What is a Real man ?
A workshop study on the character, roles and functions of a man according to Biblical principles. Prepared by Peter Fordyce.
The programme is divided into three sections :
A. Prologue: General info. and history : page 1
B. Leader’s Manual: page 5
C. Worksheet Contents: page 15.
The fourteen Worksheets comprise the course itself, are given as separate Word documents which may be selected and copies made as required.
The programme is free to any group, may be copied or forwarded as often as required, but at no charge to the recipient.
His name was Richard. He was about twenty seven years old, and was one of a group of seven men whom I was counselling in a maximum security prison in Cape Town. He turned to me during one morning session and said; “What is a man? I am a man and I don’t really know what I am supposed to be. In fact, what is a real man?”
Well, I made some kind of stock answer, but went away feeling a little shocked because I realised that I had never asked the question myself and therefore had not been able to give a very adequate response. In fact, to be brutally honest, outside of some common platitudes, I didn’t give a good answer at all. And so began my search of the Scriptures to discover what God had in fact to say on the subject, the upshot of which was the gradual emergence of this course, which I subsequently gave many times in the prison over a four year period.
I was of course working in a very specific and unnatural environment, but what came out of it all was that from that first question posed to me by Richard, emerged a whole range of universal questions that all men need to ask themselves and indeed need to answer, not only for themselves, but also for the sake of those closest to them, particularly their wives and children. In point of fact, these are questions that young men need to ask before they acquire wives and children. In fact, it might perhaps be that, if they asked – and answered – these questions, the whole issue of abuse, and divorce for that matter, might just be a lot less prevalent than it currently is.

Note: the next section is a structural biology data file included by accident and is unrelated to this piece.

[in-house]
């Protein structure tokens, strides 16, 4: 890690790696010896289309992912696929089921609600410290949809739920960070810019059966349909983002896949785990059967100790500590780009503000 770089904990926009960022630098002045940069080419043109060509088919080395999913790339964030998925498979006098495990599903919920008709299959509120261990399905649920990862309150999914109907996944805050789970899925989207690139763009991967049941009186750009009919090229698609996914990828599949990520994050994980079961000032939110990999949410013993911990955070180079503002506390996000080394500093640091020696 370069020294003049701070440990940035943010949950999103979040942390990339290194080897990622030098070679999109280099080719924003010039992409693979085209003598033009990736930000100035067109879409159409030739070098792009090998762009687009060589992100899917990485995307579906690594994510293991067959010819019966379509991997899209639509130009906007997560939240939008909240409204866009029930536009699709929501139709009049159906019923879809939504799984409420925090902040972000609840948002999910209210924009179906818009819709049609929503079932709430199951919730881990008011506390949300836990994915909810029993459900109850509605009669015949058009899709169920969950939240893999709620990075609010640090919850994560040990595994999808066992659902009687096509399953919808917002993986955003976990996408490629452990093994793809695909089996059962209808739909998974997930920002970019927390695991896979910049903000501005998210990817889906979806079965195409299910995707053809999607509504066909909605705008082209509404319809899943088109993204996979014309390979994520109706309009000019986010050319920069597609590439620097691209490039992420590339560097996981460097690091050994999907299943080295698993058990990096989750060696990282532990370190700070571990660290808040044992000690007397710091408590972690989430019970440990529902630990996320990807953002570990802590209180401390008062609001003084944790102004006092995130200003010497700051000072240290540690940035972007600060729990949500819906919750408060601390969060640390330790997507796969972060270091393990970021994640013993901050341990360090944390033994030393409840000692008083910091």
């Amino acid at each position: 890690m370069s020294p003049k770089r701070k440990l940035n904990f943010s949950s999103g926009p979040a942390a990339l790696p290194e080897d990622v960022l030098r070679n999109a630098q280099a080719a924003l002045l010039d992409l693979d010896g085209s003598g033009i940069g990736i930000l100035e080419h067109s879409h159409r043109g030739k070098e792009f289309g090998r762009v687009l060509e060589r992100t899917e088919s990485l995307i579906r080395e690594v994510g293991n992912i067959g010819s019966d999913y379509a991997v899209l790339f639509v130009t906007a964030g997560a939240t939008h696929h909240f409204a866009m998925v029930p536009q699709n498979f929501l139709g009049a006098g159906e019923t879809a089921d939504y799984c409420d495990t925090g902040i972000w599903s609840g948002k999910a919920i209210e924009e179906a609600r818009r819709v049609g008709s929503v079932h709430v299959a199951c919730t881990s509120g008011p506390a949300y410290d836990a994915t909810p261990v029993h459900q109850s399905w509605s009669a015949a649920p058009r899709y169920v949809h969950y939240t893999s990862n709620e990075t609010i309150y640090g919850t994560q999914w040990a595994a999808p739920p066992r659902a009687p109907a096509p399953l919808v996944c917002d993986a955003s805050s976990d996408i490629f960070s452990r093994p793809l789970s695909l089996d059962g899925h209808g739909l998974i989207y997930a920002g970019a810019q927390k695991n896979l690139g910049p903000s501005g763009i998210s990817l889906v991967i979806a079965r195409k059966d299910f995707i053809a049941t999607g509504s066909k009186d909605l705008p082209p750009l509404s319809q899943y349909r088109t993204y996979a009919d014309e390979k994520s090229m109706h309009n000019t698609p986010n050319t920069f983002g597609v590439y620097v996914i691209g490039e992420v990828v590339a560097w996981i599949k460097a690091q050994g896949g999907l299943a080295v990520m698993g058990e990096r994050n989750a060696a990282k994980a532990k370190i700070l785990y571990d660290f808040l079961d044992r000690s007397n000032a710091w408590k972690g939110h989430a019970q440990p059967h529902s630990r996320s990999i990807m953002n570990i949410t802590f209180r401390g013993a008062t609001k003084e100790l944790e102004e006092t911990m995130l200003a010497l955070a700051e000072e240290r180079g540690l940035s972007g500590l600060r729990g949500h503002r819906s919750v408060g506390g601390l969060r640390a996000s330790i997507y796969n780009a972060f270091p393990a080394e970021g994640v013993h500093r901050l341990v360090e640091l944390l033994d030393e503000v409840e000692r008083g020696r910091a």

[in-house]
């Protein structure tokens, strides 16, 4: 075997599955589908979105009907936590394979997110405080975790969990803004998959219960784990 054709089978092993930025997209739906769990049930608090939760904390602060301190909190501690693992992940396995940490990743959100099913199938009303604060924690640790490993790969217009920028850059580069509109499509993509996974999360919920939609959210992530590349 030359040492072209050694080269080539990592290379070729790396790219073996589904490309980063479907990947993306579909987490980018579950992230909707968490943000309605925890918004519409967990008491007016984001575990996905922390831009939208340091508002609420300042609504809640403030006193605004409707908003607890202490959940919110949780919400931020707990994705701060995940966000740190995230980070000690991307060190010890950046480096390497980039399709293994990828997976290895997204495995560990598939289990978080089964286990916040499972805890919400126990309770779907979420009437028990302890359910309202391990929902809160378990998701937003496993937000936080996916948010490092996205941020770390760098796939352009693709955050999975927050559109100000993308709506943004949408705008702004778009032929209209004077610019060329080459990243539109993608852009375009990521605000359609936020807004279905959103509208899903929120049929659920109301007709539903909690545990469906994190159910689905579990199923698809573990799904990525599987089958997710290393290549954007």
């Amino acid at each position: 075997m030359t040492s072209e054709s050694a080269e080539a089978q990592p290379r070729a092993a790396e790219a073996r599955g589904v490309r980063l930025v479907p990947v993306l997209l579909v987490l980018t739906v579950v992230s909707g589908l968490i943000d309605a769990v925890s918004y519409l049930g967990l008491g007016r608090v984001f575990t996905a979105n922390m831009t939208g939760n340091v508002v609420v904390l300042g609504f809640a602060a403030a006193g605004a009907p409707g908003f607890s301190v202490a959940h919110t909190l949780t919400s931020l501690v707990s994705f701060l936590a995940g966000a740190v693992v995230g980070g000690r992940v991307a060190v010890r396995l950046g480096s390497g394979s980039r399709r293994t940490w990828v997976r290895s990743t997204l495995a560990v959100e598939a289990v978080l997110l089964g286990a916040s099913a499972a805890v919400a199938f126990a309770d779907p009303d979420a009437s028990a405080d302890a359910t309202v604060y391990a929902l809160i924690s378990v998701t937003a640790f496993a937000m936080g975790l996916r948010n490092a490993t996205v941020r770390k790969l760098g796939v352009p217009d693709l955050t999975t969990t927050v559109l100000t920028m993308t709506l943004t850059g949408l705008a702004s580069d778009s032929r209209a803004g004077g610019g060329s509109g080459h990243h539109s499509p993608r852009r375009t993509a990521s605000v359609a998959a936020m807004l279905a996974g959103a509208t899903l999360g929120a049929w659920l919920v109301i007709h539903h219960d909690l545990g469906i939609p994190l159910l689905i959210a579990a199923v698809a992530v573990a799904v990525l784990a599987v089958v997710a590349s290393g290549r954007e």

The way that I worked with my ‘guys’ was in small groups, minimum three maximum ten. The reason for this is that men understand each other. Even as relative strangers, men have their own ‘speak’ and if a group is working together on a regular basis two things happen; those who don’t want to ‘go there’ drop out and those who are prepared to, stay and, in the process, the ‘twaddle’ gets washed out and the truth emerges.
Scripture poses questions; that is the nature of the Bible. There is hardly a chapter in the Bible that does not question its reader one way or another, if not on the spot then later when we have had time to think about it. It is what God’s Word does and that is how the course works. It is not a sermon or a lecture or even a teaching. It is a group discussion motivated by Scripture and the questions it asks and, for the most part, it is the participants who provide the answers.
However, a moderator or group leader is required, to ensure the correct interpretation of the Scriptures used and to see that the questioning and answering keep in line with the subject of the day; we said earlier that the ‘twaddle’ gets washed out, but we also know that it can quite easily get washed back in again.
All groups are not going to be the same and will vary according to a multitude of factors. Even in a single environment, such as it was in the prison, groups were never quite the same. Therefore this course should not be considered a ‘one size fits all’ presentation, because one size definitely does not fit all. Experience has shown that one group might spend two hours debating a single question in one module, whereas another covered the whole module in that time but lingered somewhere else. Therefore, our leader needs to be Biblically literate and to have discernment as to the dynamics of his group, always adjusting the shoe to fit the foot.
So, what is offered here is a leader’s manual, the purpose of which is to give the main thrust of each part, of which there are fourteen, and from this platform be equipped to move according to the particular dynamics of the group.
A central characteristic of the course is the inclusion of questions to be put to the group, not all of which may be necessarily challenging to that group, whereas there will be other questions that should have been included but were not. The problem is ‘too many groups, too many questions and we can’t cover them all’, but the framework allows for changes while keeping to the primary thrust of each module and it is up to the leader to manage this process. Therefore, and needless to say, choice of a competent leader is important.